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Extracted from Survival Guide to Midwifery, 2nd Edition (2012) Diane M. Fraser and Margaret A. Cooper, Oxford; Churchill Livingstone: 2012. Courtesy Elsevier
Labour is the process of delivering the baby, the placenta, membranes and umbilical cord from the uterus via the vagina to the outside world. Regular uterine contractions together pressure from the descending, presenting part (the fetal head, or buttocks in a breach presentation) result in effacement and dilatation of the cervix to allow delivery of the baby.
Normal labour is spontaneous in onset between 37 and 42 weeks gestation. The process of labour is described as three stages.
Phases of the first stage of labour
The latent phase
Active first stage
The second phase of labour is the phase between full dilatation of the cervical os and the birth of the baby. Contractions become stronger and longer but may be less frequent. The membranes often rupture spontaneously (if they have not already done so). Fetal axis pressure increases flexion of the head, which results in smaller presenting diameters.
Contractions become expulsive as the fetus descends further into the vagina. Pressure from the presenting part stimulates nerve receptors in the pelvic floor and the woman experiences the urge to push. This reflex becomes increasingly compulsive and involuntary during each contraction. The mother's response is to employ her secondary powers of expulsion by contracting her abdominal muscles and diaphragm.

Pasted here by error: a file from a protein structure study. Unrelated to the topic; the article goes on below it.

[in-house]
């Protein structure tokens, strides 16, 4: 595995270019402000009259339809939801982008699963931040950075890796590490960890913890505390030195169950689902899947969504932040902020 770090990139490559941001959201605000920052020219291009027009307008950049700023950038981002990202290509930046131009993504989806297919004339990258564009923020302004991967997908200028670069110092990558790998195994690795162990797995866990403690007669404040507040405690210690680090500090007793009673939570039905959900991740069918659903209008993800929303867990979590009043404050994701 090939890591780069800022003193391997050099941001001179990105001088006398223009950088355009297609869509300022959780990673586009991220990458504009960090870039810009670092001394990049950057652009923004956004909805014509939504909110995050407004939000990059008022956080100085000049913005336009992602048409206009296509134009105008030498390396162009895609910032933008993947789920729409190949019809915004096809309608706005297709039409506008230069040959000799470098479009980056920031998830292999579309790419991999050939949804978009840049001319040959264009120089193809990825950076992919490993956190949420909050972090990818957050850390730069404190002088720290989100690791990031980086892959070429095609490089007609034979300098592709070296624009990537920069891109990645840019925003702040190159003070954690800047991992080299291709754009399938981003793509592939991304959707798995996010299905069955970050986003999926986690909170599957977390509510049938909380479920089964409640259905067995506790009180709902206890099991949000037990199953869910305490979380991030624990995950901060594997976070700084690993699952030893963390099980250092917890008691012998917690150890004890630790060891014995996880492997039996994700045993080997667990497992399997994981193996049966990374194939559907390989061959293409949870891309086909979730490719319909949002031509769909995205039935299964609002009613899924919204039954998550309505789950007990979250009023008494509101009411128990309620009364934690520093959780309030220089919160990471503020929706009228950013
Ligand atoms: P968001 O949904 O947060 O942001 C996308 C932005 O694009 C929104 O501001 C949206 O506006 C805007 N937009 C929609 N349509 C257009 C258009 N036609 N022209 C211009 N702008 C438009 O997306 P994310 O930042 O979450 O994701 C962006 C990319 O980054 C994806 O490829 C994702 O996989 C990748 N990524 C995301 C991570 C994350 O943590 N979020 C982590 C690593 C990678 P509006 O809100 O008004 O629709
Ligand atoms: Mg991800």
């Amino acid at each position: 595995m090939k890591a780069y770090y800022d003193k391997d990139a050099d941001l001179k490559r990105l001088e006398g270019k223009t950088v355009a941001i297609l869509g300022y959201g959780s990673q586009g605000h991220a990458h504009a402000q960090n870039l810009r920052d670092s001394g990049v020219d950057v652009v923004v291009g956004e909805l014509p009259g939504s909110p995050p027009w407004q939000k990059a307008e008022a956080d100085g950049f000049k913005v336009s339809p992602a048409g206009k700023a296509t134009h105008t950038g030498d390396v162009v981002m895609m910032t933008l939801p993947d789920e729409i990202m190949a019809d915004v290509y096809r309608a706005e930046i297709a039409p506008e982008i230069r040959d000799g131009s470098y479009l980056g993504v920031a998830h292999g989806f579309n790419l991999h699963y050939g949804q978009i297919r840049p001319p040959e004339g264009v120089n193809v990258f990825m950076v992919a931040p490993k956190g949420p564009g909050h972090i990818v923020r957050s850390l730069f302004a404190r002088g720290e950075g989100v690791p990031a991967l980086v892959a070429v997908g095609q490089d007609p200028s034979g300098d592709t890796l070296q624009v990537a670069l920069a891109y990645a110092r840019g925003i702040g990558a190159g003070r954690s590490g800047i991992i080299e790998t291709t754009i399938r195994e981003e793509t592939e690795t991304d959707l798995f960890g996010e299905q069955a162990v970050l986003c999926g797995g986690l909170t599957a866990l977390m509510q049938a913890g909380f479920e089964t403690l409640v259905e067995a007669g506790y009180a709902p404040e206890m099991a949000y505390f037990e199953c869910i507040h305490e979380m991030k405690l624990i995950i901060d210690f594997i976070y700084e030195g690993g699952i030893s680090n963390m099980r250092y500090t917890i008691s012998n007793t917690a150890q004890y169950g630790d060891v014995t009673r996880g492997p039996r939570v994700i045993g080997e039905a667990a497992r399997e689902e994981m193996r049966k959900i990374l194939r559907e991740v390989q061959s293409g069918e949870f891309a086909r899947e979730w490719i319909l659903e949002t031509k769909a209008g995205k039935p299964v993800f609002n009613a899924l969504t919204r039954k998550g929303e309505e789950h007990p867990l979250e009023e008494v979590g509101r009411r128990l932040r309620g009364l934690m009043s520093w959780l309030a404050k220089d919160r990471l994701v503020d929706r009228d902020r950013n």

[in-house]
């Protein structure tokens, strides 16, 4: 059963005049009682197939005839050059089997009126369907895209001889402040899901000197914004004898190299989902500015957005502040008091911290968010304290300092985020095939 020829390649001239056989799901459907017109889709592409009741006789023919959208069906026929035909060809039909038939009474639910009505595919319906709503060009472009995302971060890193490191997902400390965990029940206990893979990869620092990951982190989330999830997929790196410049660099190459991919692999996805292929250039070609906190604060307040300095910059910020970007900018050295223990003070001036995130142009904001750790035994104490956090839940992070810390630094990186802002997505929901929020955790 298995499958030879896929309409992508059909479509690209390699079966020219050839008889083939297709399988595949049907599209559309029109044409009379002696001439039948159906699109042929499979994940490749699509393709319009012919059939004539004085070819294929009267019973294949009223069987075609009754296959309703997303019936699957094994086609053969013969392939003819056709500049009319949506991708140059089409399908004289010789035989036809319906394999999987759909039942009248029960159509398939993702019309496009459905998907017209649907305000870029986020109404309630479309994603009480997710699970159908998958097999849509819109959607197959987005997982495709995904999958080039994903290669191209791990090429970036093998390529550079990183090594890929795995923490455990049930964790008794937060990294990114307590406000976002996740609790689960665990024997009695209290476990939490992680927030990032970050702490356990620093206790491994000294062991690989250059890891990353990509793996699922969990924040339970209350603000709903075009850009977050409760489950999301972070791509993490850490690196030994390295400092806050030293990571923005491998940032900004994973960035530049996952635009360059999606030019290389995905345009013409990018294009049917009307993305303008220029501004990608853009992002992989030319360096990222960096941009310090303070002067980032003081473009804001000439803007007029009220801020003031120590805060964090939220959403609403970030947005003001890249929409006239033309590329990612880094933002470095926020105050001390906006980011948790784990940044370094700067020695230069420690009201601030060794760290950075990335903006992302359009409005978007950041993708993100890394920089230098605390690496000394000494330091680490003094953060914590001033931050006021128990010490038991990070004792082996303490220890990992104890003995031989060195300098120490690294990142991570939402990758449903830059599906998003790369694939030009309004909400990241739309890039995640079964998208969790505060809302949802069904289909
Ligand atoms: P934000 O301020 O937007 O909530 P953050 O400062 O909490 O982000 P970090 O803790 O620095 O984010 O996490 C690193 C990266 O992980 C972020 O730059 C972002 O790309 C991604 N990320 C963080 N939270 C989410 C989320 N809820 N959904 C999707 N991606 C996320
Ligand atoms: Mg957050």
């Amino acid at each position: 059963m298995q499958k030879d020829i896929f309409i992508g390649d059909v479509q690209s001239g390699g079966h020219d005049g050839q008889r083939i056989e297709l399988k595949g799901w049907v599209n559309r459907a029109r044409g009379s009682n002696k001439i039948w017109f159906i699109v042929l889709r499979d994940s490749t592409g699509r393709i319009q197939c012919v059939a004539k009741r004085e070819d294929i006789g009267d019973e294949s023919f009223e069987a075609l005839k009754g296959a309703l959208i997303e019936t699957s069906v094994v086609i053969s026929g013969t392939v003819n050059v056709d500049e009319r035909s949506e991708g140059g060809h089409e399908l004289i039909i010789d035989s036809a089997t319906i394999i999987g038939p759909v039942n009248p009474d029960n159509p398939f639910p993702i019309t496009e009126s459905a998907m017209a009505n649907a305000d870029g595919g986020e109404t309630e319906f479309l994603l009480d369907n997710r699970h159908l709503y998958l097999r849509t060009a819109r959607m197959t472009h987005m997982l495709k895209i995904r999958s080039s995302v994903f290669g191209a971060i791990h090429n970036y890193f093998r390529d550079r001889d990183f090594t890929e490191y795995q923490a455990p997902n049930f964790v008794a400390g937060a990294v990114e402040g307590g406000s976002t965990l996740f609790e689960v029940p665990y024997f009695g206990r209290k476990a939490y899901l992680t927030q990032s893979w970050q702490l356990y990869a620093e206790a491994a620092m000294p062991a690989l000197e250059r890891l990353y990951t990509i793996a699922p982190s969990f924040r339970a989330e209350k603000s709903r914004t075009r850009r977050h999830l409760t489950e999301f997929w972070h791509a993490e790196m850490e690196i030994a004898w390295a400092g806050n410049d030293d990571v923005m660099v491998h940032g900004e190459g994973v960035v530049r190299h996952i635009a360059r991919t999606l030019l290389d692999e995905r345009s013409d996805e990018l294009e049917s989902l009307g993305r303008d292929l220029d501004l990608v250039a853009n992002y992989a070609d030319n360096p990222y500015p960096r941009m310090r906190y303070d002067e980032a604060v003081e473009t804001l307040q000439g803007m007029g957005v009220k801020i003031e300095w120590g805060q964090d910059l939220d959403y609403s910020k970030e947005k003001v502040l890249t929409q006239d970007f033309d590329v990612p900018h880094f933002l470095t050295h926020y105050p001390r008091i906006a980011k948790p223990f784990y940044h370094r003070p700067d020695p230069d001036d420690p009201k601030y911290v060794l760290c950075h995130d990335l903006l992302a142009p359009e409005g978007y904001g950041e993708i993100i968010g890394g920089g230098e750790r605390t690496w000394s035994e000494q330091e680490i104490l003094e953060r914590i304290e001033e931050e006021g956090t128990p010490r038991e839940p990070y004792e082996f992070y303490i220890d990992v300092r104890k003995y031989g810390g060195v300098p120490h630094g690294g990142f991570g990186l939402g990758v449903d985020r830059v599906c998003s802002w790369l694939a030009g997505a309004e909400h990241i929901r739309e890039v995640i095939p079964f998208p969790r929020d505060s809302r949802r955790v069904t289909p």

The fetal head becomes visible at the vulva, advancing with each contraction and receding between contractions until crowning takes place. The head is then born. The shoulders and body follow with the next contraction, accompanied by a gush of amniotic fluid and sometimes blood. The second stage culminates with the birth of the baby.
The time taken to complete the second stage of labour will vary considerably. Although some maternity units impose limits on its duration beyond which medical help should be called, these are not based on good evidence.
During the third stage of labour, separation of the placenta and membranes occurs as the result of an interplay of mechanical and haemostatic factors. The time taken for the placenta to separate from the uterine wall can vary, but any period up to 1 hour may be considered to be within normal limits. Once separation has occurred, the uterus contracts strongly forcing the placenta and membranes into the vagina, and contributing to haemostasis.
Uterotonic drugs such as ergometrine or oxytocin may be administered to stop the risk of bleeding or if it is deemed that there is a risk of excessive bleeding.
Royal College of Midwives (2012). Evidence Based Guidelines for Midwifery-Led Care in Labour. Latent phase. Available at: https://www.rcm.org.uk/sites/default/files/Latent%20Phase_1.pdf
Royal College of Midwives (2012). Evidence Based Guidelines for Midwifery-Led Care in Labour. Second stage of Labour. Available at: https://www.rcm.org.uk/sites/default/files/Second%20Stage%20of%20Labour.pdf
National Institute for Health and Care Excellence (2014). Intrapartum care for healthy women and babies (CG190). Available at: https://www.nice.org.uk/guidance/cg190